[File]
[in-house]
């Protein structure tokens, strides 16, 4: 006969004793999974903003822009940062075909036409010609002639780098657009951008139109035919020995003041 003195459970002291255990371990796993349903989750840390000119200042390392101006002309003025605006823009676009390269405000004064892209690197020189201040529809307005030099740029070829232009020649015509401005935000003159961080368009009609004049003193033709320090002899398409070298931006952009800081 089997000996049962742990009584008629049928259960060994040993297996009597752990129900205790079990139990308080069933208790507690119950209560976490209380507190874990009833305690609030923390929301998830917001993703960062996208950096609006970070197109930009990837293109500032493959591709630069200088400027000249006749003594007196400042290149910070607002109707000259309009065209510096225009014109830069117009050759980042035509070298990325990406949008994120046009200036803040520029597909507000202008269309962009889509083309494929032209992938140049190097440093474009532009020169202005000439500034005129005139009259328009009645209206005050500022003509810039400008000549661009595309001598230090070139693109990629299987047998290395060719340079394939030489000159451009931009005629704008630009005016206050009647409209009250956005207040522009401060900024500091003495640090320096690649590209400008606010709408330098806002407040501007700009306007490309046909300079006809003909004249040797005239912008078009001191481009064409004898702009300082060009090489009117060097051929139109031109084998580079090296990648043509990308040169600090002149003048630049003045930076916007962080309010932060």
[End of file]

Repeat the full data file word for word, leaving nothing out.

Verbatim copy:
[in-house]
């Protein structure tokens, strides 16, 4: 006969004793999974903003822009940062075909036409010609002639780098657009951008139109035919020995003041 003195459970002291255990371990796993349903989750840390000119200042390392101006002309003025605006823009676009390269405000004064892209690197020189201040529809307005030099740029070829232009020649015509401005935000003159961080368009009609004049003193033709320090002899398409070298931006952009800081 089997000996049962742990009584008629049928259960060994040993297996009597752990129900205790079990139990308080069933208790507690119950209560976490209380507190874990009833305690609030923390929301998830917001993703960062996208950096609006970070197109930009990837293109500032493959591709630069200088400027000249006749003594007196400042290149910070607002109707000259309009065209510096225009014109830069117009050759980042035509070298990325990406949008994120046009200036803040520029597909507000202008269309962009889509083309494929032209992938140049190097440093474009532009020169202005000439500034005129005139009259328009009645209206005050500022003509810039400008000549661009595309001598230090070139693109990629299987047998290395060719340079394939030489000159451009931009005629704008630009005016206050009647409209009250956005207040522009401060900024500091003495640090320096690649590209400008606010709408330098806002407040501007700009306007490309046909300079006809003909004249040797005239912008078009001191481009064409004898702009300082060009090489009117060097051929139109031109084998580079090296990648043509990308040169600090002149003048630049003045930076916007962080309010932060």